• Home
  • Subwatersheds
    • middle rideau subcatchment

    • Find your local waterbody
  • Archives
    • Rideau Lakes
      • Subwatershed Reports
      • Catchment Reports
    • Tay River
      • Subwatershed Reports
      • Catchment Reports

1. Catchment Facts

General Geography

  • The Rideau River flows through the heart of the Middle Rideau and is a focal point for residents and visitors to the area. It extends from the outlet of Lower Rideau Lake at Poonamalie (where there is one dam and one lock) to Burritts Rapids (where there is also a dam and lock), at which point it enters the Lower Rideau on its way to Rideau Falls. The Rideau River is also an integral part of the Rideau Canal National Historic Site of Canada and is a significant tourist attraction which draws boaters, cottagers, and campers to the area
  • Smiths Falls, Merrickville and Burritts Rapids are the main urban settlements in the Middle Rideau subwatershed. The Rosedale Creek catchment is predominantly rural in character with agriculture being the main land use. Settlement areas include Nolan’s Corners and Rosedale
  • Parks Canada staff manage water levels for recreational purposes along the Rideau Canal/Waterway that flows by the catchment, ensuring 1.5 metres of draft during the navigation season. In this managed system, water levels on the Rideau Canal are manipulated by operation of numerous dams. In the Middle Rideau subwatershed, Parks Canada staff operate 9 dam and lock complexes with 13 locks for a fall of 36.2 metres over 35.6 kilometres. Water levels are maintained as close as possible to set objectives through the May to October navigation season. The levels are lowered through the rest of October and into November and held at the winter levels until the spring freshet in late March or early April naturally increases inflows to the system. To reduce the impact of the higher flows in the spring, the amount of snow water equivalent, forecast rain, ice cover, flows and levels are assessed and the dams in the Middle Rideau reach are operated accordingly to quickly pass as much water as possible. In late April and early May, the dams are gradually closed and water levels are brought up to be ready, once again, for the navigation season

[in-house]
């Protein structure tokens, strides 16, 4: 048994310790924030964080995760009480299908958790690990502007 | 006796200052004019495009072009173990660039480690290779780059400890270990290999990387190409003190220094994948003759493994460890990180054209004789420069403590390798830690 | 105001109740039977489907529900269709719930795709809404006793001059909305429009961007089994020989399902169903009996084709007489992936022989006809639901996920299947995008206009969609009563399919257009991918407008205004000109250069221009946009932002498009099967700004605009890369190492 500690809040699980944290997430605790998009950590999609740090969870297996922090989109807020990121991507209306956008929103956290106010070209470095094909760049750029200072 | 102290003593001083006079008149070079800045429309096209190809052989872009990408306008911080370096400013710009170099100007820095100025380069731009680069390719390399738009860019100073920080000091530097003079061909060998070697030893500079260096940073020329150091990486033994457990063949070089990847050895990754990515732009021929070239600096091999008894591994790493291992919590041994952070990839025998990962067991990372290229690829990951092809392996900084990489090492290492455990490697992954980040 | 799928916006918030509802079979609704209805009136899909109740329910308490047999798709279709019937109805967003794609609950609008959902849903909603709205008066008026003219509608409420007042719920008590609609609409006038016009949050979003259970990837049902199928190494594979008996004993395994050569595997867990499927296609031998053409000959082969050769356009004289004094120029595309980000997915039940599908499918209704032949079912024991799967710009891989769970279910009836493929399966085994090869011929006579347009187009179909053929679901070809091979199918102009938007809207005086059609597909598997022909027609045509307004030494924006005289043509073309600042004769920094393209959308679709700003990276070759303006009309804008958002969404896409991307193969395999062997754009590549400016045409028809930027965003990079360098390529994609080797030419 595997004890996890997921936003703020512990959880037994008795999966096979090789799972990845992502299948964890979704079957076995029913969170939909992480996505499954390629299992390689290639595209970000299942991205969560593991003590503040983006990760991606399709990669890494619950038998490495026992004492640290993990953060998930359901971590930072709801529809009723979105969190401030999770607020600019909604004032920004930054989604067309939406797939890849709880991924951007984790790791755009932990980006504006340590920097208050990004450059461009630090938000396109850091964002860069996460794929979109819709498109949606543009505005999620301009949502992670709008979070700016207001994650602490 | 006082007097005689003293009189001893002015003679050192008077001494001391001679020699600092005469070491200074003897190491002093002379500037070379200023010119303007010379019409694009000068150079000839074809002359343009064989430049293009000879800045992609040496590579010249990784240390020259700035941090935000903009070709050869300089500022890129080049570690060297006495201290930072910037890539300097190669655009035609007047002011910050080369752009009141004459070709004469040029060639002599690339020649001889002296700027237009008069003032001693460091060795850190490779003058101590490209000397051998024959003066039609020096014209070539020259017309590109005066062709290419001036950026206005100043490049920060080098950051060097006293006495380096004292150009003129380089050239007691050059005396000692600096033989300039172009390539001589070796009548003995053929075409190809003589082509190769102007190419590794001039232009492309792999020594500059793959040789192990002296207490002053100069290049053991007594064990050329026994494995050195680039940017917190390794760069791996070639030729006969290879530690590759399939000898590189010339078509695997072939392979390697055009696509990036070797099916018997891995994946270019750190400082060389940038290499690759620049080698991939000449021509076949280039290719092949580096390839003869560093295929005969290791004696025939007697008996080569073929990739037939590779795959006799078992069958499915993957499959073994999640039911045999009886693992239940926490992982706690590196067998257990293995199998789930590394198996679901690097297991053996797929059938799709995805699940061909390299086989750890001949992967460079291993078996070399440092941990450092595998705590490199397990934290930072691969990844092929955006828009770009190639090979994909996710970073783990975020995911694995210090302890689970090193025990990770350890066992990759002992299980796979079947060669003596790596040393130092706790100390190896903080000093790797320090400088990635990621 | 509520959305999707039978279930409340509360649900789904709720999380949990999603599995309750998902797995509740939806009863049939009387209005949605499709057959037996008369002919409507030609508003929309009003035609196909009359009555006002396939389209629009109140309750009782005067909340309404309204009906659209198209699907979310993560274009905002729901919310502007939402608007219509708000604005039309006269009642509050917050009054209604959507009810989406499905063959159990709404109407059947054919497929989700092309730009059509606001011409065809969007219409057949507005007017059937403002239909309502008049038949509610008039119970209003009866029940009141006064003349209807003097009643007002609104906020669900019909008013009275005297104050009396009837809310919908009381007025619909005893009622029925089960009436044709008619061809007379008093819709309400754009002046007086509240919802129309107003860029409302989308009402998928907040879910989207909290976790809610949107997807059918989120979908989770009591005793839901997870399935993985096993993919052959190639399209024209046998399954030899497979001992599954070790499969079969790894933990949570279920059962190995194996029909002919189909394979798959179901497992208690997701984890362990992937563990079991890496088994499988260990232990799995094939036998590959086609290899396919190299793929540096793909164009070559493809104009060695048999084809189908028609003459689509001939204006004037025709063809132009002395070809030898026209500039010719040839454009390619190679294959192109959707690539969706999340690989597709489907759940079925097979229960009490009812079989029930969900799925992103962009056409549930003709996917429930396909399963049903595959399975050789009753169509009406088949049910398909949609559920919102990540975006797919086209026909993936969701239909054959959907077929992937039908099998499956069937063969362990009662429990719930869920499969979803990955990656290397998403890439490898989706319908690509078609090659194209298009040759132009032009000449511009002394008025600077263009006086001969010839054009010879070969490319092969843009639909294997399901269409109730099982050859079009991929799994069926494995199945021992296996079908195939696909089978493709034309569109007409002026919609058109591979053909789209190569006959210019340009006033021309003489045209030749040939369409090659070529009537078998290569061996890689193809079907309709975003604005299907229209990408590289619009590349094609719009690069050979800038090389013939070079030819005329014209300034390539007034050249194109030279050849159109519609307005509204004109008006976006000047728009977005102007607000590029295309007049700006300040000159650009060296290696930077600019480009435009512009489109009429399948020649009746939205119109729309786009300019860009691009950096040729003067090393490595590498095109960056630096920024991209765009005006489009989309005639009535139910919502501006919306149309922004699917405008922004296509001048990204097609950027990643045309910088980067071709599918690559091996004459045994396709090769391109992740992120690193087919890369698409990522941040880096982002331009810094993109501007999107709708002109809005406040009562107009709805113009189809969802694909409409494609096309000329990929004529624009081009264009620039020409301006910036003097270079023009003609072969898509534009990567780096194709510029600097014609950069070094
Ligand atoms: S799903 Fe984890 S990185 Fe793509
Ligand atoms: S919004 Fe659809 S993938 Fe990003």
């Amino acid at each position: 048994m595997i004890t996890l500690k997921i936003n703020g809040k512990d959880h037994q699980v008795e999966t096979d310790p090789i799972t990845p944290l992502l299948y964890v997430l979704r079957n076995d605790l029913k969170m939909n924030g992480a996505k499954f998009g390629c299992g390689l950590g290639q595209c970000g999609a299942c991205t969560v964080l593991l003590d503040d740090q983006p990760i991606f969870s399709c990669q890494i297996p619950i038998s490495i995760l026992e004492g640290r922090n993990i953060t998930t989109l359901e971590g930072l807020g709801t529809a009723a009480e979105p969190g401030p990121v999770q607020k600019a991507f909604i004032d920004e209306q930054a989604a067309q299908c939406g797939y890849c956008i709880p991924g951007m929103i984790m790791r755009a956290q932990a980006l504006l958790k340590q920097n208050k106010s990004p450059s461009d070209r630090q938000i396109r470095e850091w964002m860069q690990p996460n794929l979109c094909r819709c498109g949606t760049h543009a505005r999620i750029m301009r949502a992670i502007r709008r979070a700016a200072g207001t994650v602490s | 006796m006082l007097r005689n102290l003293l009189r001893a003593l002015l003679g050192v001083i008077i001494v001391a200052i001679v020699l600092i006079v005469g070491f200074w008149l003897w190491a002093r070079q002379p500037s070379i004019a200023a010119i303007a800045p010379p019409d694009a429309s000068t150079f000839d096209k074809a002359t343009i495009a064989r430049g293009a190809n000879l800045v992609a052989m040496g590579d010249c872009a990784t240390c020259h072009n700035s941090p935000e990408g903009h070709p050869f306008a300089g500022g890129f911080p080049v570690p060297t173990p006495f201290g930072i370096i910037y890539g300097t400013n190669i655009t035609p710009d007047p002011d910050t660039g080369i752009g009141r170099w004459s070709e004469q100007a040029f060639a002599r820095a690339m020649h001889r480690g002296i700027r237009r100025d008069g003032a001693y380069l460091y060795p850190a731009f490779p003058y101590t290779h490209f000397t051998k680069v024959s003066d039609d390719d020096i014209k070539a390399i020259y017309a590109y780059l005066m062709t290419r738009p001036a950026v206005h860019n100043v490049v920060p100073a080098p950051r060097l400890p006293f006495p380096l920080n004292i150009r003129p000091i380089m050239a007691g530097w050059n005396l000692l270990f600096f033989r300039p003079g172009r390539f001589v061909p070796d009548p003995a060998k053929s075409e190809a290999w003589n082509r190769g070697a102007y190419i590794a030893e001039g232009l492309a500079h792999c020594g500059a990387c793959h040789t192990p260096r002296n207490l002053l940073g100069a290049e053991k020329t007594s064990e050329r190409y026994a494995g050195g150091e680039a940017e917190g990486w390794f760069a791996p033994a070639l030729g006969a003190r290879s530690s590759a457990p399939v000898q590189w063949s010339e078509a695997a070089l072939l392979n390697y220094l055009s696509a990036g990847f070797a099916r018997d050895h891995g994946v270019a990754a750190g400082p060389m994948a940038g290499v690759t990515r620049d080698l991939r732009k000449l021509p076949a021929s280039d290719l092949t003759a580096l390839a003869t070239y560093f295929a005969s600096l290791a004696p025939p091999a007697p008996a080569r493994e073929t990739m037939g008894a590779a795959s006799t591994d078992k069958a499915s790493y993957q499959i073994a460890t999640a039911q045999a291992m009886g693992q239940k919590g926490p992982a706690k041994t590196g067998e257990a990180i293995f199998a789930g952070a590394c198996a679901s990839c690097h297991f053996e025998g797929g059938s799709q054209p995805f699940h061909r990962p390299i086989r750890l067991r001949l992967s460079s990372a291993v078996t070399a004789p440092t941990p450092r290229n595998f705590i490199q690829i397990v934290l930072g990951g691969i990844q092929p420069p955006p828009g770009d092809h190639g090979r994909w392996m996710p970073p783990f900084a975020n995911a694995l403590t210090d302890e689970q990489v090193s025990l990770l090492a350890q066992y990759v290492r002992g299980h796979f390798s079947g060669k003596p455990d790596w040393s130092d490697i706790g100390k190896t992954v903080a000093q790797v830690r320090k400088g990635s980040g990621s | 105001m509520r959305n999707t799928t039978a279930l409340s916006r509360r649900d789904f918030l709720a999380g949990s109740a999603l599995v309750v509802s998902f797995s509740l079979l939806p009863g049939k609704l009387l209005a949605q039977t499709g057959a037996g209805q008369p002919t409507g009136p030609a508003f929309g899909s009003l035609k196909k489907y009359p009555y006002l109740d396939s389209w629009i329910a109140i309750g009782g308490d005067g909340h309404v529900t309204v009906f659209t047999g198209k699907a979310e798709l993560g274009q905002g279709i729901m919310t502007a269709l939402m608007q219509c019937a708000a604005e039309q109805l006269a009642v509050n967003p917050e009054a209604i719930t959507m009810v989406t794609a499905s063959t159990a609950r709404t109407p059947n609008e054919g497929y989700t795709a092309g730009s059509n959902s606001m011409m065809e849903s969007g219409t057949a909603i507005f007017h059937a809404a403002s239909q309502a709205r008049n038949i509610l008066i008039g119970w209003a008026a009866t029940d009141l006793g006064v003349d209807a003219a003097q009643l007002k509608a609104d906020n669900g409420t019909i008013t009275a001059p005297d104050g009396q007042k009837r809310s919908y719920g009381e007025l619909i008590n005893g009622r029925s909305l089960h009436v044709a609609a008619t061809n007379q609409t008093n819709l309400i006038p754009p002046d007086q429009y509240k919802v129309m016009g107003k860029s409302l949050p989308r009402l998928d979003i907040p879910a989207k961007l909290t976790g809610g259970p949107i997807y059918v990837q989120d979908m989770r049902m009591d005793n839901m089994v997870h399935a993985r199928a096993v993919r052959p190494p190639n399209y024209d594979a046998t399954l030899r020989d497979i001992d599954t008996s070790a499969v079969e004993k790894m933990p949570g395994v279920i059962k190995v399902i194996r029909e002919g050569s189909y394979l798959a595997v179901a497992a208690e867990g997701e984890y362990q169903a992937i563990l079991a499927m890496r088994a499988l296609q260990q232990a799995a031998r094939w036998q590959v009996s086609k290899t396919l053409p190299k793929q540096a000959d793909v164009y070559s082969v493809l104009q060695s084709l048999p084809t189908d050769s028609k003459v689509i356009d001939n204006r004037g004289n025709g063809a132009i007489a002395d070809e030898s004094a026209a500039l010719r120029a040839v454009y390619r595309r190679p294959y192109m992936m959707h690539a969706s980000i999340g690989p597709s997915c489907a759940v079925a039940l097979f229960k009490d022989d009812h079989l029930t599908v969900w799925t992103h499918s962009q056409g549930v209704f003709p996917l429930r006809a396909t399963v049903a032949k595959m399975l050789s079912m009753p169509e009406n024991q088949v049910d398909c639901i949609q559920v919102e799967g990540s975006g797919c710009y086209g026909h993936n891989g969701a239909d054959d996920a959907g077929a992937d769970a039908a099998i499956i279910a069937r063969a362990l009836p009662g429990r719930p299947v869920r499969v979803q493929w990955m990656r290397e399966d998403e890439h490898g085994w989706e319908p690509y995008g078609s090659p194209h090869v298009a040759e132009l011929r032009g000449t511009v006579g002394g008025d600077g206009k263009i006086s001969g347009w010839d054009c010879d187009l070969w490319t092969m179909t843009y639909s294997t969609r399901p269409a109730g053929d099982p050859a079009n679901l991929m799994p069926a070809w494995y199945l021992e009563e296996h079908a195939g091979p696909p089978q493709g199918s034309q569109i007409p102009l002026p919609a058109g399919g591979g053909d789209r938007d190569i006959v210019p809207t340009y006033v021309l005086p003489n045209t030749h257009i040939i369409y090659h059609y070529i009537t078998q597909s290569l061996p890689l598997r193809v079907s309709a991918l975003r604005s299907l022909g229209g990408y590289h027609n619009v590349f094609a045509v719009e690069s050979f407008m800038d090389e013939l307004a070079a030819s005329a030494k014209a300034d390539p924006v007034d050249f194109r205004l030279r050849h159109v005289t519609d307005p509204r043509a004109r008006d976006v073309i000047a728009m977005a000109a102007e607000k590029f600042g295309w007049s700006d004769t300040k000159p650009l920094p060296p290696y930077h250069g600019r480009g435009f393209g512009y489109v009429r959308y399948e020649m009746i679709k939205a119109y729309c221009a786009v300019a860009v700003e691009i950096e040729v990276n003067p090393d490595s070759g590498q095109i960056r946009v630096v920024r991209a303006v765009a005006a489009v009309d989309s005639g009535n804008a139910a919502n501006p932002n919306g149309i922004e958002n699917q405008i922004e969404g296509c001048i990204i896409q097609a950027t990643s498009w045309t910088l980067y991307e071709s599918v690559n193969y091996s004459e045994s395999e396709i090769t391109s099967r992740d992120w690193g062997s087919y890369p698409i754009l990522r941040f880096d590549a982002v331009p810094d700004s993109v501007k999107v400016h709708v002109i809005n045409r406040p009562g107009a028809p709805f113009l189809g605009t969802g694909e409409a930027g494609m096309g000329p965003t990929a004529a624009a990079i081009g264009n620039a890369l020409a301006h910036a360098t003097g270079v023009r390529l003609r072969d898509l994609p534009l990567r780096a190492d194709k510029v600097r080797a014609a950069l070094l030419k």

Physical Geography